Beta testers constantly complained that falling didn't feel right, jetting and skiing (the game's main movement) was slow and soupy. Players were leaking videos and photos showing the differences in motion.
At one point, Dynamix hired a top player to playtest, as he "remembered the best" how it felt. All to reclaim the physics calculations of some game from the Leisure Suit Larry company.
The game is 16 years old... old enough to drive a car and it's still being played!
Tribes 1 was an absolute favourite in my household growing up. It was the first real viable, extendable MMO fighter I'd played. I don't know if I've had as much fun in a similar format (and I enjoy [like the odd ice cream treat] some modern ones like BF1). Maybe it's just sentimentalism. It was the first game I got my younger siblings into, and they became obsessed. More than me... haha...
They can be downloaded here as iso files: https://www.tribesuniverse.com/
Smackdown in Tribestown happening Tomorrow at 8pm EST on SNAP LAK Server.
Midair guys are coming over to Tribes2 to play a few games and warm up for the Closed Beta Release of Midair. Should be a good time.
If you need a copy of the game preconfigured check out my Tribes 2 Config here.
Join us in Discord for more info.
...and download the map pack here => put in prog files / dynamix / tribes / maps / etc. => http://t2.branzone.com/
The crazy thing is that with T2 technology, they technically support(ed) 128 players in the same map! Epic, epic, epic, epic, on a scale that can't be imagined today for melee / team combat.
Or maybe that's just my nostalgia and lack of a Windows PC kicking in. 8v8 doesn't do it for me compared to Tribes. Eve looks awesome but it's not as punchy, crunchy, or visceral.
Any random game recommendations to recapture that feeling?
For altogether different reasons I really enjoy Star Wars Battlefront.
I'm not a huge gamer, though. There's probably something out there that I'm not aware of. I did buy a Windows PC/gpu just so I could do some gaming, though... (well, and for some basic VR dev project)
We had a community center near home, with about 10 gaming PCs. Tribes was a huge favorite, especially with all the different mods that were available.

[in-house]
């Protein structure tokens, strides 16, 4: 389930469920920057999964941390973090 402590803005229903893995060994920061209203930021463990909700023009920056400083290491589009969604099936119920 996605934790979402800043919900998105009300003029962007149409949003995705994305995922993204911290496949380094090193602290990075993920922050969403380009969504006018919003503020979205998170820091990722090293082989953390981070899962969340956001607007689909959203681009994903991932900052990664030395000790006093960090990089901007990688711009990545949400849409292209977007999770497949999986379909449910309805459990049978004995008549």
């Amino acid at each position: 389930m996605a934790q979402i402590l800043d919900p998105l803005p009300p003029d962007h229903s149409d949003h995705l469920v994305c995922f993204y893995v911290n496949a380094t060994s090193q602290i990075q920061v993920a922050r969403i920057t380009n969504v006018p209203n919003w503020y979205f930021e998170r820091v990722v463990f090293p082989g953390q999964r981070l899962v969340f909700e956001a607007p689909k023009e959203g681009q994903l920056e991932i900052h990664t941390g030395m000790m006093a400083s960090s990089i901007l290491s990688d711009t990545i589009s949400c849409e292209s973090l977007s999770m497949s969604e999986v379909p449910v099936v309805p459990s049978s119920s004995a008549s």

We switched almost completely to AVP when that came out, though.
You just reminded me. I had a real slack-off sort of teacher(s) in my 9th and 10th grade communications labs, and Tribes would run on the old Dell boxes they had in there for whatever work. We had a whole system worked out with a watcher and everybody playing over LAN in the lab whenever the teacher stepped out of the room. I'd forgotten all about it.
I had an interesting experience with that. I'd borrowed the game from a friend, and it didn't play nicely with the integrated SiS graphics chip on my computer (performance was fine, but a lot of elements of the game didn't render). I contacted Fox Interactive's support team. They asked for my address, and I got a "replacement" copy of the game a few months later. To be clear, I didn't ask for a replacement, and stated that I was borrowing the game from a friend. Still, a nice surprise.
Also, the engine itself was open-sourced years ago, and a Linux port was made. It should be perfectly possible to clean up some bitrot and get it working on modern systems, including natively on the (x86) Mac. Makes me curious if it would run on the PPC Mac that I've got in my closet.
Having in game mail, IRC, and an actual clan system I think was awesome and ahead of its time as well.
Tribes original certainly remained in play while tribes 2 dwv was happening.
Or you could just take some of the other AIs designed to play games based on video and wire them up. Then just let your system learn to play AND run Mega Metroid Brothers.
One of the many games on the triangle with vertices Mega Man, Super Metroid, and Mario Brothers?
What am I missing here, because I'm positive that I am missing something?
The set of facts is worthless for anything of complexity.
It does not really generate the rules itself. (They are directly derived from the facts.)
What they did is only a small improvement over a typical expert system or CNN for a very limited case.
Choice quote: "Notably each fact can be linked back to the characteristics of a sprite that it arose from."
Wrong. When you pick up a flower your sprite changes, but how does it know you can suddenly shoot bullets? Etc. And for more complex games a lot of data requires exploration well past the GUI. An action might change acceleration (suddenly nonlinear ice physics with momentum), or direction handling, or you can start flying, or many other things. What if the thing moves in a circle? What if there is just some probability that something results?
The approach will fail at modelling as soon as Mario level 1-4. (The one with rotating fireballs.) Or produce an insane representation of the engine. Note how it even cannot model the dampened triangle wave motion of the fireballs in the example - assumes they're a sparse line.
The paper presents no way to reduce these huge number of "if-then rules" to something actually useful either.
Since this doesn't even attempt to explore the state space, it also requires a huge database.
Calling this "recreate game engine" is akin to saying that since we have an algorithm that can solve checkers, it will solve poker, go and also whodunit. And can play Jeopardy too.
I even suspect it's not useful as a preprocessor to something that can actually play a game, as it will break later cases.
CNNs have done such impressive things that "outperforms convolutional neural nets" sounds like an achievement, but CNNs have never been the pinnacle of accuracy - their key advantage is flexibility. Feature learning costs some reliability, but gives a huge advantage in saving human time and effort.